Transcribed by Bob Morrow


September 18, 1952




        We resume the publication of the old records of the County Court of Smith County, for the June term, 1802, which was a little more than 150 years ago.  The time is Monday, June 21, 1802.  The next item is as follows: “Ordered that Stephen Box be overseer of that part of the road that leads down Long Creek, beginning at the foot of the Ridge the old way, from thence down the Creek to the forks of the road; and that Thomas Wimbs, George Sadler, Nathan Dillon, Oscar Dillon, Henry Boaz, John Barth, John Huttoon, David Cooper, Meredith Helms, David Jennings, John Cooper, Joseph Strain, William Denney, Eli Pitford, Daniel Pitford, Levi Tedjel (?) James Gwin and Owen Stratton work under him.”  Here we have an item that tells us who the men of road-working age and living in the vicinity of Long Creek in 1802 were: Thomas Wimbs would today be Thomas Weems, and here our information ends; but we are quite sure that he was a relative of the Weems now living in the Westmoreland section.


        We have no information as to George Sadler.  The Dillons might have been relatives of the Dennie Dillon, for whom one of the large office buildings in Nashville was named.  There are no Dillons left in this county or in Smith County, so far as we can recall.  Henry Boaz, we suppose, would be Henry Boze of today. John Barth is another who left no relatives or bearers of his name, so far as we can recall.  This is our first time to see the name recorded.


        John Huttoon is another “unknown.”  David Cooper, it is surmised, was a relative of the Coopers of the county today.  Meredith Helms was a member of a family unknown in the Long Creek section or in Macon County, for that matter.  There is a Helms’ Bend of Caney Fork River, just below Stonewall.  But this has been corrupted into “Hell’s Bend.”


        David Jennings, we suppose, was a relative of the Edmond Jennings for whom Jennings’ Creek was named.  We have no information on Joseph Strain or William Denney.  We wonder if Eli Pitford would not today be called Eli Pitchford.  Levi Tedjel is perhaps a misspelling of the name, as the copyist made a question mark after his name.  We know nothing of James Gwin or Owen Stratton.  The place of starting this work was at the Gap of the Ridge, about eight miles west of Lafayette, at the extreme upper end of Long Creek, so named for its great length.


        “Ordered that George Anderson be overseer of the road from the forks of the road on Long Creek to the State Line; and that John Fisher, William Fisher, Wm. Bartlett, Nathan Bartlett, Samuel White, Robert McKinley, Ezekiel Wray, Daniel Bridgeman, Leroy Casey, Joseph Dempsey Kenedy, John Nicholas, Stephen Montgomery, John Smith, Michael Neere (?) and Thomas McFaren work under him.”


        This item gives us some names of those who lived in lower Long Creek in what is now Macon County 150 years ago.  So far as the writer has been able to learn the only name that has come down through the years from the above group is that of Samuel White, who is supposed to have been a relative or the ancestor of the White family now living in this county.  We are not able to trace the connection, but the writer is of the opinion that Samuel White was the ancestor of our wife, whose mother is the former Miss Clem White, the daughter of Logan White, Leroy Casey is supposed to have been a relative and maybe the father of Elder Hiram Casey, a Baptist minister who labored for about 12 years in the Hillsdale section of Macon] County.  He was born in the State of Georgia, but his father settled in Smith County, Tenn. when the future preacher was only a lad.  If any reader can give us more information on this point, we shall be more than glad to publish it.  After laboring in what is now Macon County for a dozen years, he went to Hardeman County, Tennessee where he died some years later, being only 38 years of age at the time of the end.  His reputation, as an early pioneer minister of the Baptist faith, is most excellent.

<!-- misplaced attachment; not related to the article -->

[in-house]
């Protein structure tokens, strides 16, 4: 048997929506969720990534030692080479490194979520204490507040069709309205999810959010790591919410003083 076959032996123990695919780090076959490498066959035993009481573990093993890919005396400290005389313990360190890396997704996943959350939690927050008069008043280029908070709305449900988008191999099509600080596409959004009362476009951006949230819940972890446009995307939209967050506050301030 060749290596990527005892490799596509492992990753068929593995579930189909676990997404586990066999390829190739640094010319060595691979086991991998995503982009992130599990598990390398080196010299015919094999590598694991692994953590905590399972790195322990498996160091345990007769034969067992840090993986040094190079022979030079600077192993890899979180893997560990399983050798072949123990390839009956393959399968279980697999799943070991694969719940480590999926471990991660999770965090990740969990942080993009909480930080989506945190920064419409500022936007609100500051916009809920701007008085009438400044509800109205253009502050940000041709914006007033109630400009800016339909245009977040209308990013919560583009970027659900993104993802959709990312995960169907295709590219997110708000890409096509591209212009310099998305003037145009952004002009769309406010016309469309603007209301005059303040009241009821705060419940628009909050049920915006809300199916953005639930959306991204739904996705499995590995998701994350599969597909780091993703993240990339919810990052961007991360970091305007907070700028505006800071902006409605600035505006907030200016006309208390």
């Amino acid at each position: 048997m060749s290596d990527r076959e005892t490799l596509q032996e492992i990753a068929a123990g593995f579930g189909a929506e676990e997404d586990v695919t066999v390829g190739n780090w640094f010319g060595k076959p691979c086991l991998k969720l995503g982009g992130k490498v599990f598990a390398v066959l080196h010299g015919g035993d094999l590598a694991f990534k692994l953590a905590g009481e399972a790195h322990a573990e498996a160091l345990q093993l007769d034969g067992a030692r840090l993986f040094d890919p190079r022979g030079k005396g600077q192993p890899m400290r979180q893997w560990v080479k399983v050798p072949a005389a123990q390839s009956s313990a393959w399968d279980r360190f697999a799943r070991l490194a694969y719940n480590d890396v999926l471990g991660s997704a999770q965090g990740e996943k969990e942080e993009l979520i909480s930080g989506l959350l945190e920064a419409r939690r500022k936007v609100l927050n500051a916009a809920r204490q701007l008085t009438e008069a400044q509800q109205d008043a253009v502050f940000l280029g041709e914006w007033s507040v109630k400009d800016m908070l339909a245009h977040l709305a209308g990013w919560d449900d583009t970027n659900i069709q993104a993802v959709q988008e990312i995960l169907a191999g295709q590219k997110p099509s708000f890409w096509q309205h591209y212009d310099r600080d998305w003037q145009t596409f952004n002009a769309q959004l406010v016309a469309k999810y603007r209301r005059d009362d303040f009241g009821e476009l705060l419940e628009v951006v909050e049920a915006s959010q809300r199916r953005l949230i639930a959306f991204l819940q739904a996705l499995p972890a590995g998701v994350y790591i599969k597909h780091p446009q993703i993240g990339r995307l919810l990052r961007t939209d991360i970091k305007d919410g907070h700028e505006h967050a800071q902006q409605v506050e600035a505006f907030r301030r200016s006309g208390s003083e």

We would suppose that the last-named in the above list, Thomas McFaren, would today be called Thomas McFerrin.


        The first-named overseer, Stephen Box, is entirely unknown to the writer.  The other overseer, George Anderson, is also unknown to your editor.  William Beal came to Dixon’s Creek many, many years ago and married a Miss Anderson, but we understand her father’s name was Johnson Anderson, whose wife, Dillie Gregory Anderson, was a sister of our own great-grandfather, Major Gregory.  Whether George Anderson was related to Johnson Anderson, we do not know.


“Ordered that Daniel Alexander be overseer where he is now overseer, and that James Montgomery, John Kenedy, Joel Holland, Josiah Howell, William Cross, Owen Sullivan, Isaac Sullivan, Daniel Sullivan, Hugh Larimore, Joseph Sullivan, Andrew Galbreath, Jacob Kenedy, William Hellums, Hugh Stephenson, William Malone, Richard Bowen, Elisha Oglesby, Robert Moffitt and Noah Eddy work under said overseer.”  Here we have another list of road-working hands.  We have looked back through the old record to determine where Alexander was previously appointed overseer, but failed to find same.  But we would judge that he was overseer on the road that led up Middle Fork of Goose Creek to the Gap of the Ridge, as Elisha Oglesby then lived near the present Pleasant Valley.  Oglesby is the ancestor of the Oglesby family now living in Trousdale County and elsewhere.  He is also the ancestor of Mrs. Henry Howser and Mrs. Fred Gregory, of Lafayette.  We leave off the names of those of whom we have no knowledge nor information.  The four Sullivans mentioned, Owen, Isaac, Daniel and Joseph Sullivan, are thought to have lived on the waters of Upper Goose Creek or on the Highland Rim.  There is reason to believe that Owen Sullivan, mentioned first in the above list, was the father of Andy Sullivan, who died about 30 years ago in the Fairview section of this county at 107 years of age.  He had a son, whom he named Owen, which indicates the probability that Owen Sullivan, the road-builder of 1802 was the father of Andy Sullivan, who was born about 1816.